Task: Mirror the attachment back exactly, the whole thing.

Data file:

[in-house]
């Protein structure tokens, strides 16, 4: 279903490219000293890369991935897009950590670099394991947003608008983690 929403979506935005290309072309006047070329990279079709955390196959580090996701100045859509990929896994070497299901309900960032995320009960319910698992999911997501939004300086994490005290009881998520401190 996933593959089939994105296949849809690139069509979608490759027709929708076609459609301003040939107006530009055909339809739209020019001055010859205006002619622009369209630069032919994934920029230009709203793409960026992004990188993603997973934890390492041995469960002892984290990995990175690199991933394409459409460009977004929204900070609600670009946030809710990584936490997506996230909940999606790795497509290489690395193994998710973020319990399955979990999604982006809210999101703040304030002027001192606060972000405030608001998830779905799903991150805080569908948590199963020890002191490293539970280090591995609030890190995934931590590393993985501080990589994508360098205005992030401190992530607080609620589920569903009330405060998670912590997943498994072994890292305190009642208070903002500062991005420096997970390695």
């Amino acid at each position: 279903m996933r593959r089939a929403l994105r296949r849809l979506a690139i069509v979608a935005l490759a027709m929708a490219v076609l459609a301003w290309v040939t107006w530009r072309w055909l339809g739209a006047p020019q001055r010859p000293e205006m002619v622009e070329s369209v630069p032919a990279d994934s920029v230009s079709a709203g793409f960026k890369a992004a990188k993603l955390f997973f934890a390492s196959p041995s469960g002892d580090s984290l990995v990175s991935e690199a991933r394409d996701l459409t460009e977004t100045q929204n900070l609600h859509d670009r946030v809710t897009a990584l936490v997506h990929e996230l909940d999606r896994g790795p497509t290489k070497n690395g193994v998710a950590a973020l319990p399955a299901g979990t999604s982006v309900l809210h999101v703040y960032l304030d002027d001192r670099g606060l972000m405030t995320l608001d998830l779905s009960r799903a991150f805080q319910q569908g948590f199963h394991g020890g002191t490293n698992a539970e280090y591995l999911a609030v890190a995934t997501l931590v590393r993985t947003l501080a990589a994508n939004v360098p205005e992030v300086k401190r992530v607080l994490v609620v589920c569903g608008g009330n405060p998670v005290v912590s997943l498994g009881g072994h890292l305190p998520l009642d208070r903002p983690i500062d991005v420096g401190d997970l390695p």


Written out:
[in-house]
């Protein structure tokens, strides 16, 4: 279903490219000293890369991935897009950590670099394991947003608008983690 929403979506935005290309072309006047070329990279079709955390196959580090996701100045859509990929896994070497299901309900960032995320009960319910698992999911997501939004300086994490005290009881998520401190 996933593959089939994105296949849809690139069509979608490759027709929708076609459609301003040939107006530009055909339809739209020019001055010859205006002619622009369209630069032919994934920029230009709203793409960026992004990188993603997973934890390492041995469960002892984290990995990175690199991933394409459409460009977004929204900070609600670009946030809710990584936490997506996230909940999606790795497509290489690395193994998710973020319990399955979990999604982006809210999101703040304030002027001192606060972000405030608001998830779905799903991150805080569908948590199963020890002191490293539970280090591995609030890190995934931590590393993985501080990589994508360098205005992030401190992530607080609620589920569903009330405060998670912590997943498994072994890292305190009642208070903002500062991005420096997970390695």
């Amino acid at each position: 279903m996933r593959r089939a929403l994105r296949r849809l979506a690139i069509v979608a935005l490759a027709m929708a490219v076609l459609a301003w290309v040939t107006w530009r072309w055909l339809g739209a006047p020019q001055r010859p000293e205006m002619v622009e070329s369209v630069p032919a990279d994934s920029v230009s079709a709203g793409f960026k890369a992004a990188k993603l955390f997973f934890a390492s196959p041995s469960g002892d580090s984290l990995v990175s991935e690199a991933r394409d996701l459409t460009e977004t100045q929204n900070l609600h859509d670009r946030v809710t897009a990584l936490v997506h990929e996230l909940d999606r896994g790795p497509t290489k070497n690395g193994v998710a950590a973020l319990p399955a299901g979990t999604s982006v309900l809210h999101v703040y960032l304030d002027d001192r670099g606060l972000m405030t995320l608001d998830l779905s009960r799903a991150f805080q319910q569908g948590f199963h394991g020890g002191t490293n698992a539970e280090y591995l999911a609030v890190a995934t997501l931590v590393r993985t947003l501080a990589a994508n939004v360098p205005e992030v300086k401190r992530v607080l994490v609620v589920c569903g608008g009330n405060p998670v005290v912590s997943l498994g009881g072994h890292l305190p998520l009642d208070r903002p983690i500062d991005v420096g401190d997970l390695p």